Source: PennState Extension, John Tyson
Fine-tune feed management by making sure that every group has access to feed when they return from milking.
The largest two factors driving cows to the bunk are delivery of fresh feed and milking. Pushing feed up to the bunk does help, but the increase in cows at the bunk is less and for a shorter period than providing fresh feed or milking (DeVries et al., 2003, 2005). With this in mind, design a feed management schedule that corresponds to the milking schedule. Feed must be available and within reach as cows return from the parlor to the bunk. To keep feed within reach it would be best to have a bunk push-up within 90 minutes of the cows returning. This is particularly true in facilities where feed space is limited due to stocking density.
As I have spent the summer reviewing several time-lapse videos from various farms, the one thing that has come up over and over is the question of feed availability as cows return to the barn. The video would seem to show that as cows return they head to the bunk to look for feed. However, if feed is not within reach they go in search of a stall.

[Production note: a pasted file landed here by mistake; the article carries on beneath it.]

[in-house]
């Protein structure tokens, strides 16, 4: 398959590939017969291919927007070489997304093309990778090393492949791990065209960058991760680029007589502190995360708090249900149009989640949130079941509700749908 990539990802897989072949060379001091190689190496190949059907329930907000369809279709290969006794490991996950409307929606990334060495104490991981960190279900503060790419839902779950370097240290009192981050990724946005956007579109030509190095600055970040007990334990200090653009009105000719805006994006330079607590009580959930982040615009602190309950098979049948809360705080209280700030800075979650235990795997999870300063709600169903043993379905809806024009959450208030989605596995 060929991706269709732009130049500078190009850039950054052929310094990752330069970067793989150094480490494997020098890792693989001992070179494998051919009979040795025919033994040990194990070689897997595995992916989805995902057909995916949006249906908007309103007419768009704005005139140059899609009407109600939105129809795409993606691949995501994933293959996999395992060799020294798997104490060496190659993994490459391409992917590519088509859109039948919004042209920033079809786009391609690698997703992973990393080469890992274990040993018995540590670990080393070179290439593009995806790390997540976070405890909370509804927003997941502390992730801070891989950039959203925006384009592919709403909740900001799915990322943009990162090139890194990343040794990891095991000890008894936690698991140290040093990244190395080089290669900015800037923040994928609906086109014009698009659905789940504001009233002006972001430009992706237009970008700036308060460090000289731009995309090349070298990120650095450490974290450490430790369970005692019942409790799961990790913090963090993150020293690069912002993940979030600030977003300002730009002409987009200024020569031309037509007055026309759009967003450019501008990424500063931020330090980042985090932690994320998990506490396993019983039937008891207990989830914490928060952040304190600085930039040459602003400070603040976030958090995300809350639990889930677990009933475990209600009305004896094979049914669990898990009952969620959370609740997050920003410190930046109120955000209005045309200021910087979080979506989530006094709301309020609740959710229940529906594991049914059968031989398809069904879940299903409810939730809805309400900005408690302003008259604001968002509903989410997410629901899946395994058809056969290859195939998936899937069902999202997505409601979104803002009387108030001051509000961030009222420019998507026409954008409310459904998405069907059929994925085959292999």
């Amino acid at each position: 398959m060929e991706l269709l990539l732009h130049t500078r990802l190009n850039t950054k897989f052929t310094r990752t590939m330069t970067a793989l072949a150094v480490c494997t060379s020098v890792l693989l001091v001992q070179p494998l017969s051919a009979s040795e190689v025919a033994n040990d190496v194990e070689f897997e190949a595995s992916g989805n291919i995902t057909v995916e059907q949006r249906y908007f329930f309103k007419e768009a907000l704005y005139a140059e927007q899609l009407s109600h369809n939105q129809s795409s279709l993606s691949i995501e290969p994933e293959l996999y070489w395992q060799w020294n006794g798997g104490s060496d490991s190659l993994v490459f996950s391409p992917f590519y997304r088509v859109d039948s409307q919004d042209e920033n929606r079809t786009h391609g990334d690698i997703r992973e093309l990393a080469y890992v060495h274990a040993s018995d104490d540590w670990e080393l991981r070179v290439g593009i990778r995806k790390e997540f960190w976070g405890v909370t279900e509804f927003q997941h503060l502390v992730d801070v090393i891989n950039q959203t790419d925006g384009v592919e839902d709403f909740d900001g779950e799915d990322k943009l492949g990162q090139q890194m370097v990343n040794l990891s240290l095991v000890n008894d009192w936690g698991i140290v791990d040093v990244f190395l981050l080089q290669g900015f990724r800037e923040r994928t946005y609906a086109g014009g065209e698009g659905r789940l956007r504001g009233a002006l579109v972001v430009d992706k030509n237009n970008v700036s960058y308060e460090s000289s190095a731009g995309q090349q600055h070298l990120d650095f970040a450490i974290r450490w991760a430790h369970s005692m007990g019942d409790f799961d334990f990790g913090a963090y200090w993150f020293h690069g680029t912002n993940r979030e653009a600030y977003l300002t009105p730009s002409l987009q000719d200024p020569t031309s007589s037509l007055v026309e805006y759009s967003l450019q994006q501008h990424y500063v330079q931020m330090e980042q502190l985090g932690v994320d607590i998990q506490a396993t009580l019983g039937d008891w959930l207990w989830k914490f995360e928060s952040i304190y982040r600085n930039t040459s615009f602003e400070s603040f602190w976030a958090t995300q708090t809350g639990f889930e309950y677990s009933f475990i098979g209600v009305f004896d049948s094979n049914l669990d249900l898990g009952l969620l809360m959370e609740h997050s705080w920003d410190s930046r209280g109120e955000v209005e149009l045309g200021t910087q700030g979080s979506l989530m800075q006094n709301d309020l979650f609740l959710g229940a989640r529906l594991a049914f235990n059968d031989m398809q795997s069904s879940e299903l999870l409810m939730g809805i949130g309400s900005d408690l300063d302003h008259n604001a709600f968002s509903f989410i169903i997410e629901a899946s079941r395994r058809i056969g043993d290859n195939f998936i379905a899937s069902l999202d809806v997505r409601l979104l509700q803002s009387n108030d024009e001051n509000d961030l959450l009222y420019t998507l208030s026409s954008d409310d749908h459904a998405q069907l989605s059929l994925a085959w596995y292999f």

While it may be easier to schedule feed push-ups as a whole farm event, the truth is we manage and move animals by groups. Therefore, the push-up may or may not be timed correctly for when an individual group returns to the shelter. Adding the push-up responsibility to the person that is moving cows to the parlor and grooming stalls may be one way to ensure that feed will be within reach as the cows return.
So ask yourself, “Do my cows return to a bunk that not only has feed in it, but feed that is within reach?” and “How long does it stay within reach?” While this may seem like a small detail to feeding management, it remains true that attention to detail is what separates the high-performance herd from the average herd.
DeVries, T. J., M. A. G. von Keyserlingk, and K. A. Beauchemin. 2003. Short Communication: Diurnal feeding pattern of lactating dairy cows. J. Dairy Sci. 12:4079–4082.
DeVries, T. J., M. A. G. von Keyserlingk, and K. A. Beauchemin. 2005. Frequency of feed delivery affects the behavior of lactating dairy cows. J. Dairy Sci. 10:3553–3562.